“Hustle,” a terrific crowd-pleaser about the N.B.A. draft, knows that basketball is a sport of long arms and longer odds. Fewer than 500 players are in the N.B.A. at any given time; gathered together, the players who have ascended to its ranks since it was founded in 1946 would not even come close to filling up Madison Square Garden. In the movie, Adam Sandler, a real-life devotee of the game, plays a weary scout for the Philadelphia 76ers named Stanley Sugerman who has spent his life sizing up potential rookies by their height, wingspan, speed and emotional fortitude. After Stanley stumbles on a lively streetball game in Mallorca, the Spanish island, he impulsively stakes his career (and his sanguine home life with his wife, played by Queen Latifah) on a raw talent who excels in only two qualities of the four.
Bo Cruz (Juancho Hernangómez) is a gangly construction worker with tattooed limbs that seem to be everywhere all at once, like the tentacles of an aggressive octopus. In real life, Hernangómez is a power forward for the Utah Jazz. Onscreen, he’s a breezy, quietly charismatic presence who allows Sandler to do the bellowing, then delivers a punchline right to the ribs. Cruz and Stanley’s mental and physical preparations for the draft are an uphill struggle in the literal sense, with Stanley shaking his prospect awake at 4 a.m. to run the streets of Philadelphia while shouting obscenities at him to thicken his skin. (Here, love means translating insults into Cruz’s native Spanish.)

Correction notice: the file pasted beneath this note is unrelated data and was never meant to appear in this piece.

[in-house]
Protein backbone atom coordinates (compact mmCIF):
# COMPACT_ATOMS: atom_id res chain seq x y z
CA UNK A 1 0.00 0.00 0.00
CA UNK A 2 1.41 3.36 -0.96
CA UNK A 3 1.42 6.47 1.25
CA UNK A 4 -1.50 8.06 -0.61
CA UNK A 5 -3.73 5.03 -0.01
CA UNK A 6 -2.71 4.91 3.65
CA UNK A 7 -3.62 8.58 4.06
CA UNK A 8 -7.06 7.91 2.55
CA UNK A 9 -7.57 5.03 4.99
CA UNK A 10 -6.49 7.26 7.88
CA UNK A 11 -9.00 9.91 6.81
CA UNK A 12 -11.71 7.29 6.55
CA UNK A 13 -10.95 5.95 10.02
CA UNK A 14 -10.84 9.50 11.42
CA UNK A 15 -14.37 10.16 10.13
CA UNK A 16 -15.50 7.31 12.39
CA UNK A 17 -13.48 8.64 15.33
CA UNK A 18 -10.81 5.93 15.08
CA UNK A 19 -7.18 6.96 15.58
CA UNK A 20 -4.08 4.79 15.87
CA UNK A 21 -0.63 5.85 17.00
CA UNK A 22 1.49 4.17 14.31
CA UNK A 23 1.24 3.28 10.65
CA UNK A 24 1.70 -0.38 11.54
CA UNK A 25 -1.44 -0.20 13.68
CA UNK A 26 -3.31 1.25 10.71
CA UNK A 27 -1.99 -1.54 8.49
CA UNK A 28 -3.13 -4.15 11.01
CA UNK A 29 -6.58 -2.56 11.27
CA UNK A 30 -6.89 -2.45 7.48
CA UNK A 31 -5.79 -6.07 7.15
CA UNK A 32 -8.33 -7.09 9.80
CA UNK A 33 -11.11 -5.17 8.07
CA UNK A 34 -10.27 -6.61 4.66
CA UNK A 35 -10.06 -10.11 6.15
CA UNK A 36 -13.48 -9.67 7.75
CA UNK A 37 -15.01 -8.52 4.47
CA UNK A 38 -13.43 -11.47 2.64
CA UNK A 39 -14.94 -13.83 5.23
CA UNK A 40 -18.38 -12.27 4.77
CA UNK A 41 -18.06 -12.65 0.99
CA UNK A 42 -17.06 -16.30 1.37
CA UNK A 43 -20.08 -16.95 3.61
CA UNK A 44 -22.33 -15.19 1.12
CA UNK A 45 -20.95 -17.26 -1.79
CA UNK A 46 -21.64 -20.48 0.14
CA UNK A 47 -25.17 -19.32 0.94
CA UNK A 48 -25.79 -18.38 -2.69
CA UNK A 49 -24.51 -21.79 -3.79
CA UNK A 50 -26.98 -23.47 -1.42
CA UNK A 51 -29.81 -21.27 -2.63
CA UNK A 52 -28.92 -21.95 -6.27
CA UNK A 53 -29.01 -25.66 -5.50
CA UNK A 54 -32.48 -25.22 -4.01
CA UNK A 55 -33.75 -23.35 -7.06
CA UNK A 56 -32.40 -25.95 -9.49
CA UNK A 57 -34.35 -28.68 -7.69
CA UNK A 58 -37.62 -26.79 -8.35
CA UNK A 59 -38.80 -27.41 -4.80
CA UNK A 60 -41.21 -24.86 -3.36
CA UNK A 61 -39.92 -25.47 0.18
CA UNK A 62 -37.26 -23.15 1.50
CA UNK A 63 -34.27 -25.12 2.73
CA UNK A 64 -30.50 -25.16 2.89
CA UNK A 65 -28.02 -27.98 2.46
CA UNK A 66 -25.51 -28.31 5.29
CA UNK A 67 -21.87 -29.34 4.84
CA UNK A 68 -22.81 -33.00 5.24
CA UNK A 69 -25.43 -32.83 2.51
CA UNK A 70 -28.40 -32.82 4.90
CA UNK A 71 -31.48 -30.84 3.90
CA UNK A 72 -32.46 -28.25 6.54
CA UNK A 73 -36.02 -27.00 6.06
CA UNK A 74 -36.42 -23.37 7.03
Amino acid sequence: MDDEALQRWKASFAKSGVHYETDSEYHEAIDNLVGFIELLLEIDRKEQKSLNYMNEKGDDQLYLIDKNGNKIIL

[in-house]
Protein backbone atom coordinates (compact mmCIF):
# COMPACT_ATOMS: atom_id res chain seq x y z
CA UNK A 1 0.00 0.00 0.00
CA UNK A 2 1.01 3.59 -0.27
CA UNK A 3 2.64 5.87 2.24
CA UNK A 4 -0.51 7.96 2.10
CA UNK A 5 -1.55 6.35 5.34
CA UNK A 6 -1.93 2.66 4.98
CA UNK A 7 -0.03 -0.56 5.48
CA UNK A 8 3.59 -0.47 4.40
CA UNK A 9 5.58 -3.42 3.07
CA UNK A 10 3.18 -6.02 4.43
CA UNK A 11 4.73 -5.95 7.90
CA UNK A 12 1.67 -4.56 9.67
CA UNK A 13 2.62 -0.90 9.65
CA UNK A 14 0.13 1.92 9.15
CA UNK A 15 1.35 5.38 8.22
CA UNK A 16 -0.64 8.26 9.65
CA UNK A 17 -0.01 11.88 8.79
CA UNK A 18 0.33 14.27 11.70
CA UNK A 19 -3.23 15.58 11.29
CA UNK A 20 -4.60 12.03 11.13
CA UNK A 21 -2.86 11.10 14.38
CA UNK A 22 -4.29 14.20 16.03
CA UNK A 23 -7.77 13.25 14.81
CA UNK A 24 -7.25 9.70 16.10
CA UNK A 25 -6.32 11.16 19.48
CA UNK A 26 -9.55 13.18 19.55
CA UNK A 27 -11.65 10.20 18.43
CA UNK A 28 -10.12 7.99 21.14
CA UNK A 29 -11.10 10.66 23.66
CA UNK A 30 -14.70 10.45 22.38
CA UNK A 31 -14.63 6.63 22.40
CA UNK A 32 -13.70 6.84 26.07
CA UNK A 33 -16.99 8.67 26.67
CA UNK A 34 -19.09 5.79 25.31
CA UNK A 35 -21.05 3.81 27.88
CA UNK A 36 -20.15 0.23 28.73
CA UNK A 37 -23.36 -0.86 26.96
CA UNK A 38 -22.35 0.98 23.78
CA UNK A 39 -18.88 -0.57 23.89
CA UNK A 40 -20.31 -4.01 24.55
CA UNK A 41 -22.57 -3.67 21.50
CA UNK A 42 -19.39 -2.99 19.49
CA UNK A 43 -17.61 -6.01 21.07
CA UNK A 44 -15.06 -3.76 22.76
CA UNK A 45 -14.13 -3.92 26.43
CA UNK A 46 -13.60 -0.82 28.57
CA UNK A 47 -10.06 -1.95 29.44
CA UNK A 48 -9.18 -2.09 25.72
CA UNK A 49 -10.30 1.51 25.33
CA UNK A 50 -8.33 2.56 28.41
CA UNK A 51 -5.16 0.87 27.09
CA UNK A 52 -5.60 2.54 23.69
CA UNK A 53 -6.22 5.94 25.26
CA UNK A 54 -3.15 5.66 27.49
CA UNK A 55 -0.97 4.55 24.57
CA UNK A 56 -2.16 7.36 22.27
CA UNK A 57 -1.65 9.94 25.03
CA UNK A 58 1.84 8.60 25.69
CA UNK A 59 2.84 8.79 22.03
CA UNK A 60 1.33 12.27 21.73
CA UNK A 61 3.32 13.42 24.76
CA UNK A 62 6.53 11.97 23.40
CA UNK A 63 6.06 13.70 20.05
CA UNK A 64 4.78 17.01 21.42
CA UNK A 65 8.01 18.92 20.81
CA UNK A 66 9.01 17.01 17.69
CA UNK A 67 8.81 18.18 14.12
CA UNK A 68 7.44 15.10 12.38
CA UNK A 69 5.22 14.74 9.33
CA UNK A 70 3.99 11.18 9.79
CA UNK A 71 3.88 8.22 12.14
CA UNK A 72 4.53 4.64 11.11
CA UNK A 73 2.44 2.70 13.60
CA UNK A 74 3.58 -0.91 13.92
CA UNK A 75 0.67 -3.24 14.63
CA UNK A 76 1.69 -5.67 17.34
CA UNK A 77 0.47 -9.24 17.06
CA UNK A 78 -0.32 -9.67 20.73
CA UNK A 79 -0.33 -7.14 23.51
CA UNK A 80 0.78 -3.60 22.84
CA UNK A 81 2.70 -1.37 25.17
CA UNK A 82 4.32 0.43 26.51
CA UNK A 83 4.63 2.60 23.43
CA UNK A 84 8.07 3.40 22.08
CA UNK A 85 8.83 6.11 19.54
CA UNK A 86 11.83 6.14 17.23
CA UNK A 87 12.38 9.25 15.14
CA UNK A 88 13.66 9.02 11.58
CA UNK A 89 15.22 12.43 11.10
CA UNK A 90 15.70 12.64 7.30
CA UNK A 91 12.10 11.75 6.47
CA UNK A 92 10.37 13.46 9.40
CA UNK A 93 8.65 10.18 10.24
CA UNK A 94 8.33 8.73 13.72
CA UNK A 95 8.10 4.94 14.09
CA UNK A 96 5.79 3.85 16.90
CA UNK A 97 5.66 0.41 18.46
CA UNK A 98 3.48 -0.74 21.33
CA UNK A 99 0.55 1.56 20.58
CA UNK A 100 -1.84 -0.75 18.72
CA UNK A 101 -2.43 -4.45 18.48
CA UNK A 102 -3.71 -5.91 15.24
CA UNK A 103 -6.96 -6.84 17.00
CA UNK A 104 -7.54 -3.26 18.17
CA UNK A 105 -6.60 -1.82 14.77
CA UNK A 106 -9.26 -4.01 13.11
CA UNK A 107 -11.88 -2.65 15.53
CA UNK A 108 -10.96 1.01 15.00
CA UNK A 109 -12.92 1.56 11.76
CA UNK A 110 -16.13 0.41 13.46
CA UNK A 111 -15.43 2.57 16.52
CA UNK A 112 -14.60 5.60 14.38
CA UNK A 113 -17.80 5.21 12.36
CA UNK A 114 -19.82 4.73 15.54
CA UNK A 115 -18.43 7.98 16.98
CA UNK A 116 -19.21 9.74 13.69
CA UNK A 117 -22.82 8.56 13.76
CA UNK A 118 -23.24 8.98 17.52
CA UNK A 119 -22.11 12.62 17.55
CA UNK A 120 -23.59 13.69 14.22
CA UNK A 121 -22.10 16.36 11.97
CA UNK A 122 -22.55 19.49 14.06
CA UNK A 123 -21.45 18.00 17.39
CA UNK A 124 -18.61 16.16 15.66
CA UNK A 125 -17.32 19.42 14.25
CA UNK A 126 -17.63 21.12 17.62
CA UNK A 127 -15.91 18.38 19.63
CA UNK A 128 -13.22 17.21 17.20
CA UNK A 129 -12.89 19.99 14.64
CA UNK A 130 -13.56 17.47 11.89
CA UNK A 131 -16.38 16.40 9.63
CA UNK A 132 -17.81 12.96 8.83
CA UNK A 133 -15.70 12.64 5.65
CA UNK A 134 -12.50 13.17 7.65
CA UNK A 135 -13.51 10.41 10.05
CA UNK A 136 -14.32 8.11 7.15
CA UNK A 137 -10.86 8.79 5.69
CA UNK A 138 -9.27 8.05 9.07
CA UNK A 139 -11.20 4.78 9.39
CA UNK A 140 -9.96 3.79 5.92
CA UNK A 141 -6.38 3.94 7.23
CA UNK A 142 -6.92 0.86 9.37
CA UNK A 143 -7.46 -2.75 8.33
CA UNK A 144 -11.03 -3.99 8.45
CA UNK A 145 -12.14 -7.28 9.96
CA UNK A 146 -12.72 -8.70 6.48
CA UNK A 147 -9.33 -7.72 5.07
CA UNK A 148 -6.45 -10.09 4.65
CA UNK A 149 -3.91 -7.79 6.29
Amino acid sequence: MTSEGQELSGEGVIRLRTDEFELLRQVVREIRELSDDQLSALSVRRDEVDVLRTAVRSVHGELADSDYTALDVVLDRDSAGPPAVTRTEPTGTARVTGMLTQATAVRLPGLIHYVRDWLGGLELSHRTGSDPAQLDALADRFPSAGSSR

Jeremiah Zagar, who directed “Hustle,” cut his teeth making documentaries. Neither he nor the screenwriters Taylor Materne and Will Fetters romanticize the billion-dollar business of professional sports. They blot away any sheen of sentimentality. Success is tenuous; one mistake can derail a dream. Zagar keeps the cinematographer Zak Mulligan’s camera hand-held and light-footed. It casually clocks the rainbow of Lamborghinis outside an arena parking lot without going in for a belabored close-up. The naturalistic style shifts gears only in a centerpiece sequence that gamely tries to outdo “Rocky,” with a training montage so aerobically exhausting that it pauses halfway through, as if to catch its breath.
Zagar’s real achievement is drawing strong performances from the many nonprofessional actors who join Sandler and Hernangómez in the cast. The glowering N.B.A. goofball Boban Marjanovic, of the Dallas Mavericks, gets in several good quips as an aspirant who shaves a decade off his age, and the player-turned-commentator Kenny Smith capably handles a sizable part as a high-powered agent. Anthony Edwards, the Minnesota Timberwolves’s 20-year-old rising star known as Ant-Man (himself the No. 1 draft pick in 2020), excels in the riskiest role as a trash-talking villain who deserves to have a sweat sock shoved in his mouth. Oddly, it is the well-regarded actor Ben Foster (“Leave No Trace”) who is left dangling as a front-office nepotism hire who flails angrily to hide that he’s out of his depth. Hobbling Foster with a caricature this thinly sketched is a flagrant foul.
Rated R for locker-room banter in two languages. Running time: 1 hour 57 minutes. Watch on Netflix.